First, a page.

Science Fair Project Encyclopedia
Canadian federal election, 1957
The Liberals had won election after election on programs of successful fiscal management and moderate and conciliatory policies. By the 1950s, many believed that the party was arrogant and too close to business. Controversial debates, such as the 1956 "Pipeline Debate" over the construction of the Trans-Canada Pipeline , had hurt the government and exposed it to charges of arrogance. Western Canadians also felt alienated from the government which they believed was dominated by Ontario and Quebec interests. Louis St. Laurent, nicknamed 'Uncle Louis', was still popular, but many felt he had lost touch with ordinary Canadians.
In 1956, the PC party had elected the fiery and charismatic Diefenbaker as their leader. Many people disliked him, and felt he had too little experience to be a strong challenger to the Liberals. Because they believed that there was little hope of defeating the Liberals in the next election, many Tories supported Diefenbaker as a caretaker leader.
The PC campaign was based on Canadian nationalism and the need for a change. The "Tories" also embraced their Red Tory side, pledging to out-spend the Liberals on social programs. The Liberals were attacked as free marketers who would leave the Canadian population without an adequate safety net. One of the most ambitious elements of the Tory program was the "New Frontier Policy" of infrastructure development that would lead ot the populating of the north.
The Liberal campaign was far less ambitious, supporting a stay-the-course message, with moderate reforms and a continuation of competent administration. The economy was booming and the Liberals felt this was enough to win re-election. The Liberals also had ammunition to use against Diefenbaker: he was a member of the Orange Lodge, and had a history of making anti-Catholic statements
The Tories' greatest asset soon turned out to be Diefenbaker, however. His ethnic background attracted a new group of supporters to the traditionally Anglo-Saxon Tory party. He was also able to use his charisma to great success. This was the first Canadian election to be televised, and while only a minority of Canadians owned a television, most got some opportunity to see the candidates they were voting for. Diefenbaker was viewed as honest and dedicated, while the 75 year old St. Laurent was felt to be distant and humourless.
The campaign was also the first in Canada to use modern political advertising techniques. PC strategists like Dalton Camp and Allister Grosart ran a more tightly-planned campaign than any in Canadian history. An important strategy was almost completely ignoring the province of Quebec -- PC the strategists felt they had little chance there. They also believed they could win without the province.
In an era before widespread polling, the results of the election came as a surprise to most Canadians, including most politicians. The Liberals won the popular vote, but lost the election as they piled up massive majorities in Quebec. In the West, Ontario, and the Maritimes, the Tories gained enough seats to form a minority government. Noted Liberal ministers like C.D. Howe, the "Minister of Everything", lost their seats.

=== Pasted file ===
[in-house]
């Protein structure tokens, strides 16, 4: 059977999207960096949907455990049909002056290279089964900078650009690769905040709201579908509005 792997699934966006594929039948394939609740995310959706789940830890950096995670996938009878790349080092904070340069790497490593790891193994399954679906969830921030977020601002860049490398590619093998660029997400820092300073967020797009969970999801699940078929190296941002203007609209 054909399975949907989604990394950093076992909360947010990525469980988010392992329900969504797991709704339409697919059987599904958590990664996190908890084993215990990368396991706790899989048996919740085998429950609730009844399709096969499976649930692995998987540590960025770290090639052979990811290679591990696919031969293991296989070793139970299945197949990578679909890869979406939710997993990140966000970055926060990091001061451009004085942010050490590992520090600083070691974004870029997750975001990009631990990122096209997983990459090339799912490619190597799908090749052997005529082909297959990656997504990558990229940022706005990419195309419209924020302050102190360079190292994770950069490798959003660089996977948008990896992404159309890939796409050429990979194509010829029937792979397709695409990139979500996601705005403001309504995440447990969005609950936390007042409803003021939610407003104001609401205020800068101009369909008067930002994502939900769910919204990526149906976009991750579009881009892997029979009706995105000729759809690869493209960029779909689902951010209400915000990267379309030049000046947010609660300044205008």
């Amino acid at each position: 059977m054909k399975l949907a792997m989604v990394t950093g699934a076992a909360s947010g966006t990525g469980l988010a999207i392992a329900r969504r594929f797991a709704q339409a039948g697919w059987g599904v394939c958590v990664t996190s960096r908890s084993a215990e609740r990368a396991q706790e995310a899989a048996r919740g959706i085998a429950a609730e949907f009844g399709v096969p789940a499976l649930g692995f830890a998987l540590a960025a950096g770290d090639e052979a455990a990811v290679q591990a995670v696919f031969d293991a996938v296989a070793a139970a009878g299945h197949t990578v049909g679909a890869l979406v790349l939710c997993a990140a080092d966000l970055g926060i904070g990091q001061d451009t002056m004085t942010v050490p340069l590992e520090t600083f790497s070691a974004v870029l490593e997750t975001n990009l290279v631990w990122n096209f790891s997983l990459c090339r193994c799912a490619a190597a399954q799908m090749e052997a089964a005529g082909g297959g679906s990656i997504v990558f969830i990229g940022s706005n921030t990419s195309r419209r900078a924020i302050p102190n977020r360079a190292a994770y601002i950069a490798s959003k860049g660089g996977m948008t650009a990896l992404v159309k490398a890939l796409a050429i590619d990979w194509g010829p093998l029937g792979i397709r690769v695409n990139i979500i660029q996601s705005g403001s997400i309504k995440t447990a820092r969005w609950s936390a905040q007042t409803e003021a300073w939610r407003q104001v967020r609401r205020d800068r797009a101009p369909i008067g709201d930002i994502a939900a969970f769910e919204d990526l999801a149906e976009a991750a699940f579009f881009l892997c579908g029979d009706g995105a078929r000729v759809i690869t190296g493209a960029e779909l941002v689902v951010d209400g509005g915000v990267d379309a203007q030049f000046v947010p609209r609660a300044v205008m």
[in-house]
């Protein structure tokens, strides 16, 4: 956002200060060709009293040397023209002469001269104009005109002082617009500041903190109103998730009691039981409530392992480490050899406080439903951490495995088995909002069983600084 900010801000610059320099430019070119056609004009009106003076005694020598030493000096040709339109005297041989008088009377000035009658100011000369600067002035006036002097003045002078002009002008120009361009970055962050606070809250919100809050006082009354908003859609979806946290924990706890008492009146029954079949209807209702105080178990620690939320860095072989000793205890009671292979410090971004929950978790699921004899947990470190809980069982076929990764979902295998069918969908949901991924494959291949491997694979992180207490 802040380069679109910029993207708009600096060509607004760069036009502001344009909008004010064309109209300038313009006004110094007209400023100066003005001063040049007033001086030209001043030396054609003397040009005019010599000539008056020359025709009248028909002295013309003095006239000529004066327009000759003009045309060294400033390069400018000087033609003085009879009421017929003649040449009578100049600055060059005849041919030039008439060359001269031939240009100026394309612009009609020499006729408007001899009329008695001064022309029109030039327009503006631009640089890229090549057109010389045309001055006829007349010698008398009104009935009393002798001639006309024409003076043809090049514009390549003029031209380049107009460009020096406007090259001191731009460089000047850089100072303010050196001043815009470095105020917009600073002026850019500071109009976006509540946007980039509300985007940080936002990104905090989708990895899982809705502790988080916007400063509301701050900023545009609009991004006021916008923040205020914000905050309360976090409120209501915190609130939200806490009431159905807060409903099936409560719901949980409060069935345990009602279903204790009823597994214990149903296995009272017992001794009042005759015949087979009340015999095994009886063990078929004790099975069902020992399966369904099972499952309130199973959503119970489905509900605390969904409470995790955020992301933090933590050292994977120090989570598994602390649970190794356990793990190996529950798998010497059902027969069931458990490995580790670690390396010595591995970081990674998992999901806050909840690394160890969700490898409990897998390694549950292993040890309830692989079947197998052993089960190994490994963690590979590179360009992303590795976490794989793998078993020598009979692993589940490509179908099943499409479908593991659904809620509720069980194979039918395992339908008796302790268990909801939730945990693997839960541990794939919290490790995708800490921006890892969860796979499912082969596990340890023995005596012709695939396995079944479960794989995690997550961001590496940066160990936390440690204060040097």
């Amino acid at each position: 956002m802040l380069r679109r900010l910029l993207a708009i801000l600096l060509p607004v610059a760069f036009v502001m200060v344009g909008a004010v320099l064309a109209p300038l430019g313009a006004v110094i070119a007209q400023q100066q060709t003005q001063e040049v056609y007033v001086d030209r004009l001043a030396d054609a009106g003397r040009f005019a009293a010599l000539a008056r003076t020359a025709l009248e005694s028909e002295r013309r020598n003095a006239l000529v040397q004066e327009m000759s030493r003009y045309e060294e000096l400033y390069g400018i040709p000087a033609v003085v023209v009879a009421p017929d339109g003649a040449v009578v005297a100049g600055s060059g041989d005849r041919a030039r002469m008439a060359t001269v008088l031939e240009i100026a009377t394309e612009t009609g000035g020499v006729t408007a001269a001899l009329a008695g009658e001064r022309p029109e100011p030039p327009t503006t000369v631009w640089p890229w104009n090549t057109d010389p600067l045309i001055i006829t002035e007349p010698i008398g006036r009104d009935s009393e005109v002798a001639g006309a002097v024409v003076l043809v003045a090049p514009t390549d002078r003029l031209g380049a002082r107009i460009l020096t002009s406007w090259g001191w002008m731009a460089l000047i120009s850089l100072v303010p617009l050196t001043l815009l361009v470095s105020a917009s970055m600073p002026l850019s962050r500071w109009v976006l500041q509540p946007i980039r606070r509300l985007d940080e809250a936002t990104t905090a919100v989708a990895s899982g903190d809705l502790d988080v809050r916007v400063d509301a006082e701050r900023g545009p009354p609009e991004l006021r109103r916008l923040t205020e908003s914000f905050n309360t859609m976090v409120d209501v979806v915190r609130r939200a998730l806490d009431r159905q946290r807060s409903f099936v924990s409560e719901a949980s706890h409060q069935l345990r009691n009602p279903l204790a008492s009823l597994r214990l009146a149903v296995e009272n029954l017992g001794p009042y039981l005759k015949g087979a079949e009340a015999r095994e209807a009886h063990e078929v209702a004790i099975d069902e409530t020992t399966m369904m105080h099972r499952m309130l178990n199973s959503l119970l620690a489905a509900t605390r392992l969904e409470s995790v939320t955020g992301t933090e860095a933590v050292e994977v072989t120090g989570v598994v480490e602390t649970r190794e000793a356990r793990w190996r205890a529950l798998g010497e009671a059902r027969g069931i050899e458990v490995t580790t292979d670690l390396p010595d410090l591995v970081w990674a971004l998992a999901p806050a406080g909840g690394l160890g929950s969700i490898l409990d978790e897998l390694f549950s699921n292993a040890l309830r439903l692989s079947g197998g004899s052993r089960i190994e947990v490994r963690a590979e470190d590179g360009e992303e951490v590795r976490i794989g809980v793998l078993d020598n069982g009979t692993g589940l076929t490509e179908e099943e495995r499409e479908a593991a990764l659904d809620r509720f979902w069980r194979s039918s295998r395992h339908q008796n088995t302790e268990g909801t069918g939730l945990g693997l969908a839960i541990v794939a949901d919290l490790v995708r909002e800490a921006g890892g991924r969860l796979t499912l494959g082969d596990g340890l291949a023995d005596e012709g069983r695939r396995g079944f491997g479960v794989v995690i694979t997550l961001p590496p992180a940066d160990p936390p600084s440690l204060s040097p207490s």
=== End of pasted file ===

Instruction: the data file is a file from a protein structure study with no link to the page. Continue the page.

Many Canadians were overjoyed to see change, and spontaneous celebrations occurred in many parts of the country. The Canadian Broadcasting Corporation anchor covering the election famously lit a cigar in satisfaction with the result.
The Liberal defeat caused many high profile Liberals to resign and be replaced by younger members. St. Laurent resigned and was replaced by Lester B. Pearson. The Tory minority government lasted for less than a year before Diefenbaker called another election in which he won the largest majority in Canadian history, including winning many seats in Quebec.
Turn-out: 74.1% of eligible voters voted.
|Party||Party Leader||# of candidates||Seats||Popular Vote|
|Independent Liberal|| ||27||2||2||-||93,466||1.41%||+0.20%|
|Independent PC|| ||6||-||1||-||14,525||0.22%||+0.19%|
|Candidats des électeurs||1||n.a.||-||n.a.||8,129||0.12%||n.a.|
|Independent SC|| ||2||-||-||-||2,737||0.04%||+0.03%|
|Canadian Democrat|| ||1||n.a.||-||n.a.||628||0.01%||n.a.|
|Liberal Conservative Coalition|| ||1||n.a.||-||n.a.||252||x||n.a.|
|National Credit Control|| ||1||n.a.||-||n.a.||122||x||n.a.|
|Total|| || |
|Sources: http://www.elections.ca -- History of Federal Ridings since 1867|
(1) The Liberal-Labour MP sat with the Liberal caucus.
"Previous" refers to to standings at previous election, not to standings in the House of Commons at dissolution.
n.a. = not applicable - the party was not recognized in the previous election
x - less than 0.005% of the popular vote
Results by province
|Parties that won no seats:|
|Candidats des électeurs||Vote:||0.5||0.1|
|Independent Social Credit||Vote:||0.1||xx|
|Liberal Conservative Coalition||Vote:||xx||xx|
|National Credit Control||Vote:||xx||xx|
xx - less than 0.05% of the popular vote
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